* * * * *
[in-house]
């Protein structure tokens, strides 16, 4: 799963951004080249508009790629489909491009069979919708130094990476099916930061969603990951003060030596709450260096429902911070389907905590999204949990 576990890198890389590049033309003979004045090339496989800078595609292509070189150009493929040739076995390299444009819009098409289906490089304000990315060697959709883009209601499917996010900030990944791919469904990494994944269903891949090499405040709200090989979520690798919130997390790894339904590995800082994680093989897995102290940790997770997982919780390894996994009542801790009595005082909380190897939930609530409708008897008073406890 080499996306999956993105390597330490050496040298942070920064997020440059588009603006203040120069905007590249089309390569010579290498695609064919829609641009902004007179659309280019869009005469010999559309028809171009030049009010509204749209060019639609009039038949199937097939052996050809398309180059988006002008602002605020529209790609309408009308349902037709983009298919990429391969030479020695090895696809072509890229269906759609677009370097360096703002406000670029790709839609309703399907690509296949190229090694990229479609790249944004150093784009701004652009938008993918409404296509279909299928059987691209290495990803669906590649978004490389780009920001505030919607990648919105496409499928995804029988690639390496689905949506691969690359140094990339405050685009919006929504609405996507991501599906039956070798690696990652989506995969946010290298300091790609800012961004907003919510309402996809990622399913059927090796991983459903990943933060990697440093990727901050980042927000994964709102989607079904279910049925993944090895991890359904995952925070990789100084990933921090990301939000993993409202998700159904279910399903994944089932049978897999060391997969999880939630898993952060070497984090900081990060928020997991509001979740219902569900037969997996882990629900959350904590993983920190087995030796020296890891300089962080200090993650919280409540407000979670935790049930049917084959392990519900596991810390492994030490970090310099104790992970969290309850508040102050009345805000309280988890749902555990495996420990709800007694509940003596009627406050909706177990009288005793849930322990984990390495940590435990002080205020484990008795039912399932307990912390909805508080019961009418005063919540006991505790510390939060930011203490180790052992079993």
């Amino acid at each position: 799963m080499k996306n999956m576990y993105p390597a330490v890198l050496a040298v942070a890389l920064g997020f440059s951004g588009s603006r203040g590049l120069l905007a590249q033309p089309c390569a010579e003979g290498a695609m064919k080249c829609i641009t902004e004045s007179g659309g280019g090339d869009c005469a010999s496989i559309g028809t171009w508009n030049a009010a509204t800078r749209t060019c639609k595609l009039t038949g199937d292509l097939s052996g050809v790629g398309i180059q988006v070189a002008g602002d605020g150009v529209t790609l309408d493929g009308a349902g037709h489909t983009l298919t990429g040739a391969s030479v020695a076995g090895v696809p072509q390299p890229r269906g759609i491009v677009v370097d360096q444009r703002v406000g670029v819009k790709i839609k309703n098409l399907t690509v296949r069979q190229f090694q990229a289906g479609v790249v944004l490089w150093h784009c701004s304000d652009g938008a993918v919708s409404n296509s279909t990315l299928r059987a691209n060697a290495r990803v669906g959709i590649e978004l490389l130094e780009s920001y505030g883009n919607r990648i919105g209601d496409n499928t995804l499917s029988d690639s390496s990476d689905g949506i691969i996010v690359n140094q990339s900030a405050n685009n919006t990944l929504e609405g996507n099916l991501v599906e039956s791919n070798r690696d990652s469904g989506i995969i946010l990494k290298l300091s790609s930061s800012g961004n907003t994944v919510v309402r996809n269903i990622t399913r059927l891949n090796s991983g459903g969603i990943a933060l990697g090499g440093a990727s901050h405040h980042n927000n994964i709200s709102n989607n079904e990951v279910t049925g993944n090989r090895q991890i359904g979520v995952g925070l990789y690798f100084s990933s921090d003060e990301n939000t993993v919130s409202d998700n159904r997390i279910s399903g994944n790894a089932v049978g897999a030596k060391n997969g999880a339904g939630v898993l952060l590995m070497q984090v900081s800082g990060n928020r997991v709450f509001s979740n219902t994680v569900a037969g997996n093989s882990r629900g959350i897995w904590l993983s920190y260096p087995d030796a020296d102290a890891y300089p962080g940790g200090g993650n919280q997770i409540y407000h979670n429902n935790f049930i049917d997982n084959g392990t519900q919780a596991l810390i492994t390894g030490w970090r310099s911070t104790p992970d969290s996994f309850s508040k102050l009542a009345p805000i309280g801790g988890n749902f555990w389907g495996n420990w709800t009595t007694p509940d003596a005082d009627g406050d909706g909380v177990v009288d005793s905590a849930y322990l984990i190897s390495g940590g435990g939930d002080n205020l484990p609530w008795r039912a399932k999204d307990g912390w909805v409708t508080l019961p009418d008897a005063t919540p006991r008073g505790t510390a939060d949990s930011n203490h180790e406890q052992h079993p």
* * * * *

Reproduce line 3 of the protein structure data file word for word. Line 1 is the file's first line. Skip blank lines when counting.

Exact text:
């Amino acid at each position: 799963m080499k996306n999956m576990y993105p390597a330490v890198l050496a040298v942070a890389l920064g997020f440059s951004g588009s603006r203040g590049l120069l905007a590249q033309p089309c390569a010579e003979g290498a695609m064919k080249c829609i641009t902004e004045s007179g659309g280019g090339d869009c005469a010999s496989i559309g028809t171009w508009n030049a009010a509204t800078r749209t060019c639609k595609l009039t038949g199937d292509l097939s052996g050809v790629g398309i180059q988006v070189a002008g602002d605020g150009v529209t790609l309408d493929g009308a349902g037709h489909t983009l298919t990429g040739a391969s030479v020695a076995g090895v696809p072509q390299p890229r269906g759609i491009v677009v370097d360096q444009r703002v406000g670029v819009k790709i839609k309703n098409l399907t690509v296949r069979q190229f090694q990229a289906g479609v790249v944004l490089w150093h784009c701004s304000d652009g938008a993918v919708s409404n296509s279909t990315l299928r059987a691209n060697a290495r990803v669906g959709i590649e978004l490389l130094e780009s920001y505030g883009n919607r990648i919105g209601d496409n499928t995804l499917s029988d690639s390496s990476d689905g949506i691969i996010v690359n140094q990339s900030a405050n685009n919006t990944l929504e609405g996507n099916l991501v599906e039956s791919n070798r690696d990652s469904g989506i995969i946010l990494k290298l300091s790609s930061s800012g961004n907003t994944v919510v309402r996809n269903i990622t399913r059927l891949n090796s991983g459903g969603i990943a933060l990697g090499g440093a990727s901050h405040h980042n927000n994964i709200s709102n989607n079904e990951v279910t049925g993944n090989r090895q991890i359904g979520v995952g925070l990789y690798f100084s990933s921090d003060e990301n939000t993993v919130s409202d998700n159904r997390i279910s399903g994944n790894a089932v049978g897999a030596k060391n997969g999880a339904g939630v898993l952060l590995m070497q984090v900081s800082g990060n928020r997991v709450f509001s979740n219902t994680v569900a037969g997996n093989s882990r629900g959350i897995w904590l993983s920190y260096p087995d030796a020296d102290a890891y300089p962080g940790g200090g993650n919280q997770i409540y407000h979670n429902n935790f049930i049917d997982n084959g392990t519900q919780a596991l810390i492994t390894g030490w970090r310099s911070t104790p992970d969290s996994f309850s508040k102050l009542a009345p805000i309280g801790g988890n749902f555990w389907g495996n420990w709800t009595t007694p509940d003596a005082d009627g406050d909706g909380v177990v009288d005793s905590a849930y322990l984990i190897s390495g940590g435990g939930d002080n205020l484990p609530w008795r039912a399932k999204d307990g912390w909805v409708t508080l019961p009418d008897a005063t919540p006991r008073g505790t510390a939060d949990s930011n203490h180790e406890q052992h079993p």